A YouTube channel of irrational fears... that I can't stop watching
Instead of sending me down a spiral, "What If" makes me feel less alone in my head.
There’s a YouTube channel I watch when I can’t sleep called What If. Maybe you’ve heard of it, and maybe you even follow it (it’s pretty popular and has nearly 5.5 million subscribers).
If you’re not familiar, the channel is exactly what it sounds like: a collection of scenarios along with what would likely follow were they to actually happen. For instance, in this video titled, “What If All the Passengers on a Plane Jumped at Once?”, the narrator calmly explains that the answer is… barely anything. What a relief!
In “What If Earth Were Sucked Into a Black Hole?” we learn that the planet would go through something called “spaghettification.” No need to worry, however, as we’d all likely die from being hit by asteroids or fried by the radiation. Less of a relief!
Some scenarios are fairly realistic:
What if we had a worldwide pandemic? (From early February 2020… eek!)
What if a COVID-19 vaccine were available tomorrow? (This was obviously published prior to vaccines being available, but the video breaks down the realities of vaccination campaigns — they take time!)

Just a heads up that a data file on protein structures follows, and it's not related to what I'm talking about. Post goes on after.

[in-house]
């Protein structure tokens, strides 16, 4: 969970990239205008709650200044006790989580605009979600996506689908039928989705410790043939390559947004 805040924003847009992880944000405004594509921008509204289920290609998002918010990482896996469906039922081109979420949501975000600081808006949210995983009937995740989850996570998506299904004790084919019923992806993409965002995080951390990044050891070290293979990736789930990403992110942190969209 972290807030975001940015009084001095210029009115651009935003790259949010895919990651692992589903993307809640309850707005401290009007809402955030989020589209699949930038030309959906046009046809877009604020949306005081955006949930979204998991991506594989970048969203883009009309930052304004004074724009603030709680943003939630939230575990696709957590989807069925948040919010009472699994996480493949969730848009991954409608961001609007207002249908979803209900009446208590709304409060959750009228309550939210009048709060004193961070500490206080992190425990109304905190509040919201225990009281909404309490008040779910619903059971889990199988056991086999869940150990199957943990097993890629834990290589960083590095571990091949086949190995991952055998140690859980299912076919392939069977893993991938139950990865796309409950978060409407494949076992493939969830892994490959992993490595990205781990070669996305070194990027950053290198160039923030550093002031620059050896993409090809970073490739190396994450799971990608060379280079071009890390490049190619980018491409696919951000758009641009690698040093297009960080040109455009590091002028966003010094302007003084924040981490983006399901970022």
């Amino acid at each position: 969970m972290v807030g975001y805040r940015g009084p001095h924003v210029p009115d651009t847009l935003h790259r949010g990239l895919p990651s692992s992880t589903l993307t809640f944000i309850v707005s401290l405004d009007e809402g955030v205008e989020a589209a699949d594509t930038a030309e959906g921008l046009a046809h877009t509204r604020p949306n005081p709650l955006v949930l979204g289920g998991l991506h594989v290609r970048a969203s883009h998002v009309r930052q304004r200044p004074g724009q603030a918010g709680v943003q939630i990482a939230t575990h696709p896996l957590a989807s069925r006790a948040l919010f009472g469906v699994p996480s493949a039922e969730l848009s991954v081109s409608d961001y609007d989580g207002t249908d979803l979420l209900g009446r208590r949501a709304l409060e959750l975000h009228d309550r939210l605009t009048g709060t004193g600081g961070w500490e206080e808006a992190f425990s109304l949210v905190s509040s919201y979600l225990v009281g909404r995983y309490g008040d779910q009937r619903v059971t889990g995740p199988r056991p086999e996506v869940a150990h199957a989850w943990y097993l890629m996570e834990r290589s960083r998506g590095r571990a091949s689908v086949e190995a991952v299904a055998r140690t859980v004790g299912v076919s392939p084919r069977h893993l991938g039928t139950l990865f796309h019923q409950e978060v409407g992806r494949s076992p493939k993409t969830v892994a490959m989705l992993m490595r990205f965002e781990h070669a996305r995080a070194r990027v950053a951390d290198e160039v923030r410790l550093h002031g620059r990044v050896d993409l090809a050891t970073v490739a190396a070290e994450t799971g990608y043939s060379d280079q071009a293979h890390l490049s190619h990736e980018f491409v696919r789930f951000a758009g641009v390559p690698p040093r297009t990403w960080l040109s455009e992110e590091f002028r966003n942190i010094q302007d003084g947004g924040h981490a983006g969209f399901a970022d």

Others were just a bit little less realistic:
What if half the population of Earth was wiped out? (This came out around the time as Avengers: Endgame.)
And others still were… well, for lack of a better term: nightmare fuel:
Why do I watch these? Oddly enough, I think it’s that I find it somewhat comforting that I’m not alone in understanding what would happen if some of my most bizarre and irrational fears came true.
I have a tendency to catastrophize. The inside of my head is a collection of horrors I can’t stop obsessing over. I fully understand that some fears — like human-sized spiders or being the last human alive and trapped in space — are completely and totally irrational. Others — like “What Happens If You Get COVID-19?” and “What Happens If You Were Hospitalized With COVID-19?” — are absolutely reasonable things to be concerned about.
There are some helpful guides to managing catastrophic thinking online. For me, the most important step is simple: realize when I’m doing it! Once I realize that I’m catastrophizing, I can start to address the problem at its core. For some weird reason, the What If YouTube channel helps out with that.
What are some YouTube channels that help you get through tough times? I’d love to hear about them.